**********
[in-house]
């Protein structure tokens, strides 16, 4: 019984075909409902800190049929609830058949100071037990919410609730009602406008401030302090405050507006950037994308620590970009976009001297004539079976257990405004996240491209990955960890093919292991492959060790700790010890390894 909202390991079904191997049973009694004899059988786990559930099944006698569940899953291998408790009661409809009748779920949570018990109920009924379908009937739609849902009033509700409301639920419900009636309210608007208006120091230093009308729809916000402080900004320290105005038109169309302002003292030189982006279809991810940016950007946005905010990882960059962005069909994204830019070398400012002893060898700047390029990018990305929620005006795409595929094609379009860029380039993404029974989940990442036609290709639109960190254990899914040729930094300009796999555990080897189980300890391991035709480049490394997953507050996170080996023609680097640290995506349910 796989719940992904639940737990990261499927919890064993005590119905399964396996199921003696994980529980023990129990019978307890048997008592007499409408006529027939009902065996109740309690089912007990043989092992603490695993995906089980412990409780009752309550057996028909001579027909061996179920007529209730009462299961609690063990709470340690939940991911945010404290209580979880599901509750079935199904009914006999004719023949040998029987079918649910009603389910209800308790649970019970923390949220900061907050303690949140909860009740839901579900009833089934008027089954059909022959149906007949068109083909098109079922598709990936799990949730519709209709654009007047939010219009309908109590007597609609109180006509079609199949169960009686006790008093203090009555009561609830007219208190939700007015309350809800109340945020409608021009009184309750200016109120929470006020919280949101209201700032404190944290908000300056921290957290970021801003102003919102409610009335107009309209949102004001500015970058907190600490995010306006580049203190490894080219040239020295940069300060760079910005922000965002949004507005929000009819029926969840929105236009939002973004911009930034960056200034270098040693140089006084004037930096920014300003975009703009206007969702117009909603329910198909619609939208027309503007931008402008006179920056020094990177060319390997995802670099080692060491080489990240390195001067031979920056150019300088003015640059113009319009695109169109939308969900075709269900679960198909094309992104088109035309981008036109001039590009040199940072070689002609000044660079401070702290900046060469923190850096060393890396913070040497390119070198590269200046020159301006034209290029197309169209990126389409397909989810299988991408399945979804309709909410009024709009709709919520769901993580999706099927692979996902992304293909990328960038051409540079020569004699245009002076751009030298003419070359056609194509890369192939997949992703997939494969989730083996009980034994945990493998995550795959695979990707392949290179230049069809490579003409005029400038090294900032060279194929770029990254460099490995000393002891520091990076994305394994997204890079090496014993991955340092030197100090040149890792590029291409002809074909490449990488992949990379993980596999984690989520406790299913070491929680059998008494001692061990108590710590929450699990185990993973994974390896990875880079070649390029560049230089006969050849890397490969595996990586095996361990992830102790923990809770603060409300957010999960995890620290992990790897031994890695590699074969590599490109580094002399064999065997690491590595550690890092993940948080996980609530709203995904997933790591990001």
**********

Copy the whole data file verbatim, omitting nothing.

[in-house]
């Protein structure tokens, strides 16, 4: 019984075909409902800190049929609830058949100071037990919410609730009602406008401030302090405050507006950037994308620590970009976009001297004539079976257990405004996240491209990955960890093919292991492959060790700790010890390894 909202390991079904191997049973009694004899059988786990559930099944006698569940899953291998408790009661409809009748779920949570018990109920009924379908009937739609849902009033509700409301639920419900009636309210608007208006120091230093009308729809916000402080900004320290105005038109169309302002003292030189982006279809991810940016950007946005905010990882960059962005069909994204830019070398400012002893060898700047390029990018990305929620005006795409595929094609379009860029380039993404029974989940990442036609290709639109960190254990899914040729930094300009796999555990080897189980300890391991035709480049490394997953507050996170080996023609680097640290995506349910 796989719940992904639940737990990261499927919890064993005590119905399964396996199921003696994980529980023990129990019978307890048997008592007499409408006529027939009902065996109740309690089912007990043989092992603490695993995906089980412990409780009752309550057996028909001579027909061996179920007529209730009462299961609690063990709470340690939940991911945010404290209580979880599901509750079935199904009914006999004719023949040998029987079918649910009603389910209800308790649970019970923390949220900061907050303690949140909860009740839901579900009833089934008027089954059909022959149906007949068109083909098109079922598709990936799990949730519709209709654009007047939010219009309908109590007597609609109180006509079609199949169960009686006790008093203090009555009561609830007219208190939700007015309350809800109340945020409608021009009184309750200016109120929470006020919280949101209201700032404190944290908000300056921290957290970021801003102003919102409610009335107009309209949102004001500015970058907190600490995010306006580049203190490894080219040239020295940069300060760079910005922000965002949004507005929000009819029926969840929105236009939002973004911009930034960056200034270098040693140089006084004037930096920014300003975009703009206007969702117009909603329910198909619609939208027309503007931008402008006179920056020094990177060319390997995802670099080692060491080489990240390195001067031979920056150019300088003015640059113009319009695109169109939308969900075709269900679960198909094309992104088109035309981008036109001039590009040199940072070689002609000044660079401070702290900046060469923190850096060393890396913070040497390119070198590269200046020159301006034209290029197309169209990126389409397909989810299988991408399945979804309709909410009024709009709709919520769901993580999706099927692979996902992304293909990328960038051409540079020569004699245009002076751009030298003419070359056609194509890369192939997949992703997939494969989730083996009980034994945990493998995550795959695979990707392949290179230049069809490579003409005029400038090294900032060279194929770029990254460099490995000393002891520091990076994305394994997204890079090496014993991955340092030197100090040149890792590029291409002809074909490449990488992949990379993980596999984690989520406790299913070491929680059998008494001692061990108590710590929450699990185990993973994974390896990875880079070649390029560049230089006969050849890397490969595996990586095996361990992830102790923990809770603060409300957010999960995890620290992990790897031994890695590699074969590599490109580094002399064999065997690491590595550690890092993940948080996980609530709203995904997933790591990001």